Is AMD's Mantle a Game Changer?

AMD's new graphics API, Mantle, is finally supported in Battlefield 4, and the first benchmarks show that, while impressive, the technology is no game changer for AMD. Intel's CPUs are fast enough that most of Mantle's optimizations don't have much of an effect, and convincing developers to support the API will be difficult.

Feb 12, 2014 at 10:30AM

Last year, AMD (NASDAQ:AMD) announced that it would be releasing a new graphics API called Mantle as an alternative to Microsoft's DirectX. Most PC games are built using DirectX, which is Windows-only, but AMD promised that Mantle would introduce substantial performance gains by removing overhead inherent in Microsoft's API. The first game to support Mantle is Electronic Arts' Battlefield 4, and after some delays, the first benchmarks are finally available. Does Mantle live up to the hype? More important, what does it mean for investors in AMD and its competitors, like Intel (NASDAQ:INTC) and NVIDIA (NASDAQ:NVDA)?

A performance rundown
Without getting too technical, a modern PC game works in two steps. First, the CPU updates the game state, dealing with user input, determining where objects in the game world need to be, etc. Then, the GPU takes that information and draws it on the screen. But the CPU needs to tell the GPU what to draw, and this process involves a significant amount of overhead. One of Mantle's biggest selling points is making this process more efficient, freeing the CPU from much of this burden.

Mantle also includes other optimizations on the GPU side, allowing for performance gains there, as well. The initial benchmarks from AnandTech, which are based on beta software and are not final, show that Mantle provides big performance gains in certain situations, with small performance gains otherwise.

In a nutshell, when a high-end GPU like AMD's Radeon R290X is paired with a powerful processor, like Intel's high-end offerings, the performance gains of Mantle compared to DirectX are minimal, between 7%-10%. In this case, the CPU is fast enough that the bulk of Mantle's optimizations don't matter much in the grand scheme of things. When a slower processor is used with the same high-end GPU, the performance gains are much larger, around 30% or so. In this case, the CPU is the bottleneck, and Mantle's optimizations are more meaningful.

What this means for AMD, Intel, and NVIDIA
The largest performance gains for Mantle came from the most unlikely scenario -- a high-end GPU combined with a low-end CPU. Pairing a $500-plus GPU with a cheap CPU doesn't make much since, since the CPU would prevent the full potential of the GPU from being realized, and using a higher-end CPU eliminates much of Mantle's performance gain.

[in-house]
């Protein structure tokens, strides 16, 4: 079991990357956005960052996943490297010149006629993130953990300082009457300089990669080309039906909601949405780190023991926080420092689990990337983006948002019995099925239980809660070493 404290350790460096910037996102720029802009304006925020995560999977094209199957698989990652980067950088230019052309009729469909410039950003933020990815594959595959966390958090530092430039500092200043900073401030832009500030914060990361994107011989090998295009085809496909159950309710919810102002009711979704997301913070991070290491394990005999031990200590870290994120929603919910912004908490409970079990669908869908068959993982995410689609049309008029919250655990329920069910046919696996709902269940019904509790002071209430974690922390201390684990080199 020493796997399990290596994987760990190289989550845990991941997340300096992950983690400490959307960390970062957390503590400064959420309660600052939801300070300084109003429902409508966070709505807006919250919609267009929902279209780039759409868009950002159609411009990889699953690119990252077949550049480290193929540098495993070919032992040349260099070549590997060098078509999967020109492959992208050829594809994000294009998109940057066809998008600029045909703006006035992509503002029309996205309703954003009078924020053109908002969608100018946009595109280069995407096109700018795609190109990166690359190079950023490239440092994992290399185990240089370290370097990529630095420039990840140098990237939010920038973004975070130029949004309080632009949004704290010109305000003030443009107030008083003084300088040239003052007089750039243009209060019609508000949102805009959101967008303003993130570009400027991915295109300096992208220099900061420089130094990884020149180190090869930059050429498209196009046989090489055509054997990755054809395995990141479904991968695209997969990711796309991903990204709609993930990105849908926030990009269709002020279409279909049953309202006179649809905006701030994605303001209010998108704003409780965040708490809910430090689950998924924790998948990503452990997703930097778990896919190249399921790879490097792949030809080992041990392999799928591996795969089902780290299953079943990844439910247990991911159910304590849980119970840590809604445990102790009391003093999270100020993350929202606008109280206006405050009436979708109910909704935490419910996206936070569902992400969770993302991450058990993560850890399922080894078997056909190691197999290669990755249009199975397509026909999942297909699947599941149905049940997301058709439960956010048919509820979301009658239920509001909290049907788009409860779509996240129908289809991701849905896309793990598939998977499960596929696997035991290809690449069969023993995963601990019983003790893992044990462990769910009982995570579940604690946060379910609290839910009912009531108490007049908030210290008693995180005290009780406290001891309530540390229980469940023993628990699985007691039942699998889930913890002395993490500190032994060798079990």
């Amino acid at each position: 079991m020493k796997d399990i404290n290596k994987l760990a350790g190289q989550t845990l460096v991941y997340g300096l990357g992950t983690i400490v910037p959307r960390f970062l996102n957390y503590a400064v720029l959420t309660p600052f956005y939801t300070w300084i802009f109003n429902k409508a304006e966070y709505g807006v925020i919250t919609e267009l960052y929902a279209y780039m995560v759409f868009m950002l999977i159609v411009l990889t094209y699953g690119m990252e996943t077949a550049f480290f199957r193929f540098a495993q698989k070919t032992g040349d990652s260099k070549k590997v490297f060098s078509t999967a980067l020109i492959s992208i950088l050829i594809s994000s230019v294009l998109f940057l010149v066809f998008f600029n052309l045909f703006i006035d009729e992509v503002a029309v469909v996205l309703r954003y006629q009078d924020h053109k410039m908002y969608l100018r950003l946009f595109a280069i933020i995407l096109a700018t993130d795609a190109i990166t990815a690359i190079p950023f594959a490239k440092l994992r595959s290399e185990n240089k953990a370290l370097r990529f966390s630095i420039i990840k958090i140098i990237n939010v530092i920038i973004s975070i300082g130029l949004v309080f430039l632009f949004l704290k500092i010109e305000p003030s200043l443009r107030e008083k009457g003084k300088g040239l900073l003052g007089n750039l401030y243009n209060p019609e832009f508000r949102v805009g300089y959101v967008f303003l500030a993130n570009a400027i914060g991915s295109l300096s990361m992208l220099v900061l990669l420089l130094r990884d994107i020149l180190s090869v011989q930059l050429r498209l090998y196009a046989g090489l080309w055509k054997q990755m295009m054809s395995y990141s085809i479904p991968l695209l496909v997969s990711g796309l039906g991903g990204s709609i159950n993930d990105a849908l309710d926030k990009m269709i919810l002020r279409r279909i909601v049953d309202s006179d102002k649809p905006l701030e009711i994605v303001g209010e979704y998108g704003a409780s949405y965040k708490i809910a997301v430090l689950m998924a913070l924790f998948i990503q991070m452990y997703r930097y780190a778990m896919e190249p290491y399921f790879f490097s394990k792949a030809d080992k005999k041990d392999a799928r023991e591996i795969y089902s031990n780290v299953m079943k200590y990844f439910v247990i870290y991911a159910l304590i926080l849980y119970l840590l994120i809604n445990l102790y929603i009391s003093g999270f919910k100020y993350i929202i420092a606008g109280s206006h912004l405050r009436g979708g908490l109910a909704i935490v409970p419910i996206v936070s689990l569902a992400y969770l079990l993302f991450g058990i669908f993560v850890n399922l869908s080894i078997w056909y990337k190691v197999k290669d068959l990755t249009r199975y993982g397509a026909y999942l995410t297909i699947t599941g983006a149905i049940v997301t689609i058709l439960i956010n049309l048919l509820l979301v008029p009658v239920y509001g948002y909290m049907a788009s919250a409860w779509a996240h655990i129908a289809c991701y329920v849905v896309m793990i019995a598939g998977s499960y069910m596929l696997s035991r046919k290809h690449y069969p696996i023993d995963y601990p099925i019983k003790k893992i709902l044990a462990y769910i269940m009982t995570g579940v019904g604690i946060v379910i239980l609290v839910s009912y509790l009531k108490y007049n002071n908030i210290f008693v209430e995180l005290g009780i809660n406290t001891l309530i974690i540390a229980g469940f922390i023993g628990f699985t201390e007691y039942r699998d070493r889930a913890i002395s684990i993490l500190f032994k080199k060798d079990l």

The conclusion here is that Mantle won't have too much of an impact on the high-end GPU market. The 7%-10% boost that Mantle gives AMD's highest-end GPUs is nice, but it's not enough of an improvement to give NVIDIA a reason to worry. And since support for Mantle has to be built into each game in order to take advantage of these improvements, a single-digit performance boost may not be enough to convince developers to support the API.

NVIDIA is expected to release GPUs built on a new graphics architecture Maxwell sometime this month, and significant performance improvements over the previous architecture are likely. NVIDIA has been one step ahead of AMD in terms of performance for quite some time, with its nearly year-old GTX Titan claiming the top-performing GPU crown for the better part of a year before AMD released new GPUs. Maxwell should give NVIDIA a big lead in terms of performance, and Mantle doesn't seem to be able to close that gap.

Mantle may help AMD sell more CPUs, though, assuming developers support the API. If the trends from these benchmarks hold for lower-end GPUs, an AMD CPU paired with a mid-range or low-end GPU could potentially achieve a significant performance boost using Mantle. From a performance-per-dollar perspective, this setup may have a big advantage over a similarly priced Intel-NVIDIA gaming PC. The high-end CPU market should be unaffected, though, since Intel's i7 processors are fast enough, based on the benchmarks, that most of Mantle's optimizations don't increase performance by very much at all.

The bottom line
Although these benchmarks are very early, Mantle doesn't look like a game changer for AMD. The improvements over DirectX are impressive, but Mantle seems to disproportionally benefit lower-end PCs. For serious gaming PCs with high-end parts, the small improvements brought by Mantle likely aren't enough to pull customers away from NVIDIA. Cnvincing developers to support the API will prove difficult, at best. There's still room for these numbers to improve as AMD's Mantle drivers are refined, but it's unlikely that Mantle will ultimately live up to its promise.

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